Further workup revealed the patient had cloudy cornea with sluggish light reflex, large anterior fontanelle, about 5 cm x 5 cm in size. Her temperature was 32.5oC, pulse: 88 times/min, blood pressure: 62/35 mmHg. After the oxygen-absorption by nasal trachea, breathe 40 times/min, oxygen saturation (SPO2) 90%. She had no spontaneous breathing and activity. The physiologic reflexes such as embracing, sucking, grasping, or foraging reflexes were not elicited. Breath sounds were symmetrical but rough with moist rales. The heart sounds were low and recorded with cardiac murmurs. The hepatomegaly was palpable 3 cm below the costal margin.

Laboratory studies showed hyperbilirubinemia with a marked elevation in liver transaminases, which revealed liver dysfunction. Various biochemical indicators suggested the patient had severe neonatal pneumonia, impaired myocardium, neonatal asphyxiation, and respiratory failure shock. The chest radiograph showed the double lung texture got thickening and fuzzy, thymus participating in the enlargement of the heart. Head B-sonography revealed transparent septum was not closed, bilateral lateral ventricles cyst (Left 20.2 mm, Right 26.4 mm), and high signal of the white matter in the lateral ventricle. Head CT suspected intracranial hemorrhage. Echocardiography showed patent ductus arteriosus, aorta shunted from right to left, patent foramen ovale, room interval shunted from left to right, severe pulmonary arterial hypertension. Considering the patient's symptoms (Table 1), doctors treated her with symptomatic therapy, but her vital signs still couldn't maintain stable. Until the 4th day of age, she died due to her patients' choice of withdrawing treatment.

Table 1 Patient clinical features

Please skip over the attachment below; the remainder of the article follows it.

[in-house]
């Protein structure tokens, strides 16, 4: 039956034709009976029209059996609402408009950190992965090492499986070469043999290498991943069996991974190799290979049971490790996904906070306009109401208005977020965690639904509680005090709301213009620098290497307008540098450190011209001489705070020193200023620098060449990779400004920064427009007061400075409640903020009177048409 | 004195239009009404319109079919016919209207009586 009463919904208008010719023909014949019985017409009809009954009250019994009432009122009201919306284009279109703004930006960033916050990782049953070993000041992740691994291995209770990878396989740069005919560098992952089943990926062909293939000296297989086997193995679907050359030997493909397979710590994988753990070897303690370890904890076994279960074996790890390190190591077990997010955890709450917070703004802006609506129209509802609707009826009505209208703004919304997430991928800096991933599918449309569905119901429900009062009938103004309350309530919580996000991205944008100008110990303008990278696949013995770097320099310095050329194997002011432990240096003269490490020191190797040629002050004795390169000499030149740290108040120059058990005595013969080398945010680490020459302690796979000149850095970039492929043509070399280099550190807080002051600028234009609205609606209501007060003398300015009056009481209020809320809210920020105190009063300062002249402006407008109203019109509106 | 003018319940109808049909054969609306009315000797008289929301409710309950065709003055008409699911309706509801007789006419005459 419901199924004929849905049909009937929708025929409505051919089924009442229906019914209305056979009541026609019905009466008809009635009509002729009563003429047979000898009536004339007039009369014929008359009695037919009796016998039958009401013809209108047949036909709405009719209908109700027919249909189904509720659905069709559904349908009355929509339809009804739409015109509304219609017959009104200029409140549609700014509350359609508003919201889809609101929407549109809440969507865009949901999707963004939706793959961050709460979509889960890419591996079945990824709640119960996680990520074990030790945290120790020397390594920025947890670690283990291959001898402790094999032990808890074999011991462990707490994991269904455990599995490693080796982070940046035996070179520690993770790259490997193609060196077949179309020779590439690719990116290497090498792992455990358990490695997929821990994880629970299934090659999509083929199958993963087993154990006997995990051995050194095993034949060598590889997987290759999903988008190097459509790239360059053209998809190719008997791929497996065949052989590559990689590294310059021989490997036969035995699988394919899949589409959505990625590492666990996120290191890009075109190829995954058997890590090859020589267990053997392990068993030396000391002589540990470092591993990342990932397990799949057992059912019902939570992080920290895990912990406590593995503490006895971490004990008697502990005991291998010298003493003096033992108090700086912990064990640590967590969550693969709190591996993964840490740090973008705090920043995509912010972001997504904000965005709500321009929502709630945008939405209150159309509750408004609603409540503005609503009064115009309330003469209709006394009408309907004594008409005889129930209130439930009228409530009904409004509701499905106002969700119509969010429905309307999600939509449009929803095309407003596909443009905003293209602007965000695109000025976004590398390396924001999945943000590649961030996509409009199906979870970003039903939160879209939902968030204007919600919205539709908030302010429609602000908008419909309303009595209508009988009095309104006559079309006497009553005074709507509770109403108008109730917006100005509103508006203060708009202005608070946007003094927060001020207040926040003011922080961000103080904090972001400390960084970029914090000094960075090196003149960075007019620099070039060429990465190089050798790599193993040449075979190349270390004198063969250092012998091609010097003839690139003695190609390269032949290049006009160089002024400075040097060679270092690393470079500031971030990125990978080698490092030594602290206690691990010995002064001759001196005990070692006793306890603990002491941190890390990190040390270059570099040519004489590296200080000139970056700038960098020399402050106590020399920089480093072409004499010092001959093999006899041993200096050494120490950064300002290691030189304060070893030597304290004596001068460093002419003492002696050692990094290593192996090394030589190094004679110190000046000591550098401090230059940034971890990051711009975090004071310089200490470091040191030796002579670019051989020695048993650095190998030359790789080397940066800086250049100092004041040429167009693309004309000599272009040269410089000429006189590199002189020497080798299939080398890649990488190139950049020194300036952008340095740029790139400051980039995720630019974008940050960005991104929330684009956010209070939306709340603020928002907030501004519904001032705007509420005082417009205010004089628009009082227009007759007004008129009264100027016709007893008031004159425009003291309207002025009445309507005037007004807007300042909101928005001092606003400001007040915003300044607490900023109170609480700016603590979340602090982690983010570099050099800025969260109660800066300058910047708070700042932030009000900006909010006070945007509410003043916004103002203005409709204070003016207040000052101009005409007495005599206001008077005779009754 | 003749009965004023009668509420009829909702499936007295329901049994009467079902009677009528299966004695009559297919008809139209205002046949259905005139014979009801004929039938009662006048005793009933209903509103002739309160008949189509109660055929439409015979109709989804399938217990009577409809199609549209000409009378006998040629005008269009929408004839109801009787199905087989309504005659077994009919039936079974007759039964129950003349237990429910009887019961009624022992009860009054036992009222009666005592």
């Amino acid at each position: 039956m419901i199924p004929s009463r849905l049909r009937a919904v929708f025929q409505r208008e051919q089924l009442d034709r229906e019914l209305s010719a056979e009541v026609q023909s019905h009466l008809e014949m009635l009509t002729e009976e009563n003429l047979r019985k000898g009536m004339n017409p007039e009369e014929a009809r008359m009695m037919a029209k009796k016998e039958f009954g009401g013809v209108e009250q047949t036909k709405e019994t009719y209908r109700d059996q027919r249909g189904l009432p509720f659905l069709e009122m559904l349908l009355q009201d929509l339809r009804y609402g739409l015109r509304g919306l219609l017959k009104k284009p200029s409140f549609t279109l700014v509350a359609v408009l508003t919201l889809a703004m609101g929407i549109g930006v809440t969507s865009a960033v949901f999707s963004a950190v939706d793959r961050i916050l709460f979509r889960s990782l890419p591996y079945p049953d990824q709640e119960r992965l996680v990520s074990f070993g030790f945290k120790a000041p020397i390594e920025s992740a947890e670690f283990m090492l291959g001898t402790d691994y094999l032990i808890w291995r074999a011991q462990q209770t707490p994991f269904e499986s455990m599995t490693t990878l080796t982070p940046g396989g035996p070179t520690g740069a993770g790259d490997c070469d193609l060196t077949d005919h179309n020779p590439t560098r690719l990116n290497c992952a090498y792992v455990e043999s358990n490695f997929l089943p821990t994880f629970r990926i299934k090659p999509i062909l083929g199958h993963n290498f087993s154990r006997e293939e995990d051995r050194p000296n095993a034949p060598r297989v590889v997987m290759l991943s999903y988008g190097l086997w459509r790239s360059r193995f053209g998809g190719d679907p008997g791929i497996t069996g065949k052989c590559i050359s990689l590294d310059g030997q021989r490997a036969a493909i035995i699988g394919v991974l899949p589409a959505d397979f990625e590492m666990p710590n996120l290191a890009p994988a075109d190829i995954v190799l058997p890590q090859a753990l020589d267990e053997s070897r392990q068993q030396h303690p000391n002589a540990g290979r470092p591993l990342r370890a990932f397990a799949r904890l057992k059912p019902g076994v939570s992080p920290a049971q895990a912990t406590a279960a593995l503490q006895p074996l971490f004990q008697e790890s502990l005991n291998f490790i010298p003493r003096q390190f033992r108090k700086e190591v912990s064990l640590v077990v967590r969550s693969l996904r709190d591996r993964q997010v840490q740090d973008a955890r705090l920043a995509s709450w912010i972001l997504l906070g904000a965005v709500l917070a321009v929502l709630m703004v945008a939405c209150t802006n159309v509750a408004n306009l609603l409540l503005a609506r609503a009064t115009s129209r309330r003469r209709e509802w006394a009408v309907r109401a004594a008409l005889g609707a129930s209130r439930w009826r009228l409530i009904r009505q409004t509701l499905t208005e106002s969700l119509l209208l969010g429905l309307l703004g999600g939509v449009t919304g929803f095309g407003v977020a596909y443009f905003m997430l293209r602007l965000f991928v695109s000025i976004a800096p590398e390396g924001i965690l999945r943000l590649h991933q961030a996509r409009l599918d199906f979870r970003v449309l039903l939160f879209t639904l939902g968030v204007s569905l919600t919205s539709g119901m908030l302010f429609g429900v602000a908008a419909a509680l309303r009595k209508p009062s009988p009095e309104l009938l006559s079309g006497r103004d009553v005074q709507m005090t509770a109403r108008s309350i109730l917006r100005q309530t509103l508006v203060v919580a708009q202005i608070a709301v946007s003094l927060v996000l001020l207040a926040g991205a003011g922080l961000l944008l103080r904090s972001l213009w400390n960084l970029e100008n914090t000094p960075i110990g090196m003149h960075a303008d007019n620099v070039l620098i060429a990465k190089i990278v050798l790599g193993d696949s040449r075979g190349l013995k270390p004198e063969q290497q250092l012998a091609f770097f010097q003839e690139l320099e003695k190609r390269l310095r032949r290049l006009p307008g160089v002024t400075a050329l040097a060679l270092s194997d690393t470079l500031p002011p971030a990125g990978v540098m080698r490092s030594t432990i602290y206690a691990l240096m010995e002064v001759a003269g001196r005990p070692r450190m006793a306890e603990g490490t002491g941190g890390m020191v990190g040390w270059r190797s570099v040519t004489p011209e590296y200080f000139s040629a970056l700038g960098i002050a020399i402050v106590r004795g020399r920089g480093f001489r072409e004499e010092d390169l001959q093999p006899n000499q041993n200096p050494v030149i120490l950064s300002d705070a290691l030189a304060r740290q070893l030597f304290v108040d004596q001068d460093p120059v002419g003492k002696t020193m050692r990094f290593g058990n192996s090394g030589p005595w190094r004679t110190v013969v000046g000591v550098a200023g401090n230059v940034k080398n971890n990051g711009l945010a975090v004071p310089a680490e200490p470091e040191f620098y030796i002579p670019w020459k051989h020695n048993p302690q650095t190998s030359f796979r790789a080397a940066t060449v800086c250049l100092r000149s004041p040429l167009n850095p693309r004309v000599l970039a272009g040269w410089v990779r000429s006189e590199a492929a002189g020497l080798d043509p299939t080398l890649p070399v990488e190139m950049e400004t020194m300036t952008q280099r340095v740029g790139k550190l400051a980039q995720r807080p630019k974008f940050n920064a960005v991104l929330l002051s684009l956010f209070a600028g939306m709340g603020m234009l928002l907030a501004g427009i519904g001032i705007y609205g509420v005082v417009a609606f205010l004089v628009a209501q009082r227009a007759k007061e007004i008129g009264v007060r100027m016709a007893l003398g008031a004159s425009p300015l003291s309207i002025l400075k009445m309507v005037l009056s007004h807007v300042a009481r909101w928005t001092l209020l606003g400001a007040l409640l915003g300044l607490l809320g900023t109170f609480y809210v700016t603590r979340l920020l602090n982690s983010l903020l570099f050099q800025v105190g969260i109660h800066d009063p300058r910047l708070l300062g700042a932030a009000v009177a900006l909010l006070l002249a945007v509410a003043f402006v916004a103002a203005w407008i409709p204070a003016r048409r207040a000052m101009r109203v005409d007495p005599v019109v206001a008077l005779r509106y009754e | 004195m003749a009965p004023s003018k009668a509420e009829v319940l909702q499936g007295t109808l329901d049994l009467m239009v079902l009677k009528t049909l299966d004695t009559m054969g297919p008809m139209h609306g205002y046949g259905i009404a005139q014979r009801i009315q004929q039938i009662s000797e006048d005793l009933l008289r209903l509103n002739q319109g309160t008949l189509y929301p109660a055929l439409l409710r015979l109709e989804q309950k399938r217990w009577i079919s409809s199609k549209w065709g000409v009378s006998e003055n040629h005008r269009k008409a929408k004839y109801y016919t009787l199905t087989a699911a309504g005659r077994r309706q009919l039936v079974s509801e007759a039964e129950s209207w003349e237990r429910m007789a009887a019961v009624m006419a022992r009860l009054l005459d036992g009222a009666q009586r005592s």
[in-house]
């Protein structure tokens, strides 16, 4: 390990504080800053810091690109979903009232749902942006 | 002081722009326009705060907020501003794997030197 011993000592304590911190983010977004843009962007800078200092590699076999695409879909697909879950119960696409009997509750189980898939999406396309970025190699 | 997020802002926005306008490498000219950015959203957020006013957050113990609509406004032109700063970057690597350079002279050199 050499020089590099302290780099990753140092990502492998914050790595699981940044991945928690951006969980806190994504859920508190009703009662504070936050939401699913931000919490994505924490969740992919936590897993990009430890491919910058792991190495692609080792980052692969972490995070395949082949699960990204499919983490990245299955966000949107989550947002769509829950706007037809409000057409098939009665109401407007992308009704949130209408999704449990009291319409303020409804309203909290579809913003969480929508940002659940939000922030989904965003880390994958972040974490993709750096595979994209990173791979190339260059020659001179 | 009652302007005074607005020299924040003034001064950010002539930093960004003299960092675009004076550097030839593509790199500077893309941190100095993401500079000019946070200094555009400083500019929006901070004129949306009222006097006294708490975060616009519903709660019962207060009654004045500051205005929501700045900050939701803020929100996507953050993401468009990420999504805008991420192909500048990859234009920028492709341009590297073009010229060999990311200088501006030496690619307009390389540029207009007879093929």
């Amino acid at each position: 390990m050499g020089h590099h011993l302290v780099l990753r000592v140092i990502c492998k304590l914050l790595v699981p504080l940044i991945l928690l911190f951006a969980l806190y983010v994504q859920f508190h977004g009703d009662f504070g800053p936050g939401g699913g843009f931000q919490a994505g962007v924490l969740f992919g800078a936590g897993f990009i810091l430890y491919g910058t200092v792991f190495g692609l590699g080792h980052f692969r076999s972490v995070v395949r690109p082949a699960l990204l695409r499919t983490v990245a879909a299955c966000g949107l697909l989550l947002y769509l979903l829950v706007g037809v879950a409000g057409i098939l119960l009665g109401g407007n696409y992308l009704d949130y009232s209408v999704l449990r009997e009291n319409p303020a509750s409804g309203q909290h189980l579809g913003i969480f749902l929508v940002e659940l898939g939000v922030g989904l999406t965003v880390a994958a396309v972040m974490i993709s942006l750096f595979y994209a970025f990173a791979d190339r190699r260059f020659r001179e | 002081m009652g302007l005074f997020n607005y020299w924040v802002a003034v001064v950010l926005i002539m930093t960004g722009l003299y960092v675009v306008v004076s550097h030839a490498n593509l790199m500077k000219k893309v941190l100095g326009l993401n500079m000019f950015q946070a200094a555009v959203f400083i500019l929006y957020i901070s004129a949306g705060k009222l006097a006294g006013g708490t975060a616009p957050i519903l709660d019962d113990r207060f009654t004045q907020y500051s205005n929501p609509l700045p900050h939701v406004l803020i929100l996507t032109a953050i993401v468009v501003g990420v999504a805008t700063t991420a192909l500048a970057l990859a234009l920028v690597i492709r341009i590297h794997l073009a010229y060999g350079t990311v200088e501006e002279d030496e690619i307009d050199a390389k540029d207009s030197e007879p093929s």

Age 0 year
Gender Female
Health care in pregnancy Polyhydramnios at 38 weeks
Hyporeflexia Yes
Dysmorphic features Ocular abnormalities with widely spaced eyes, turbid cornea and sluggish light reflex; depressed nasal bridge; large anterior fontanelle and cranial joint dehiscence.
Head B-sonography Transparent septum was not closed, bilateral lateral ventricles cyst and high signal of the white matter in the lateral ventricle.
Liver dysfunction Yes
Mutation in the PEX1 gene NM_000466:exon10:c.1671_1672delAG; p.Gly558fs
Treatment Keep warm, intravenous nutrition, ventilator support, prevent bleeding, reduce intracranial pressure, protect liver, anti-infection, anti-shock and improve pulmonary hypertension.
Prognosis Died on day 4

Exome Sequencing and Analysis

Genomic DNA extraction from the patients and their parents was extracted from the whole blood by column method. Exome sequencing was performed with the genomic DNA of the patient by using the SureSelect V5 capture kit (Agilent) and HiSeq 2000 sequencer (Illumina). After mapping to the reference human genome (UCSC hg19), the sequence data were sorted, merged, and analysed. We achieved an average percentage of >95% of covered consensus coding DNA sequence at 20x, providing sufficient depth to analyse variants. Candidate pathogenic variants were defined as missense, nonsense, frameshift, and splice-site mutations with a minor allele frequency <0.01, using the 1000 Genomes Project database, Human Gene mutation database (HGMD), ClinVar, NHLBI Exome Sequencing Project (ESP6500), UniProt and dbSNP. We used programs Polyphen2, and other prediction programs like SIFT, and MutationTaster to predict the effect of amino acid substitution on protein function and structure.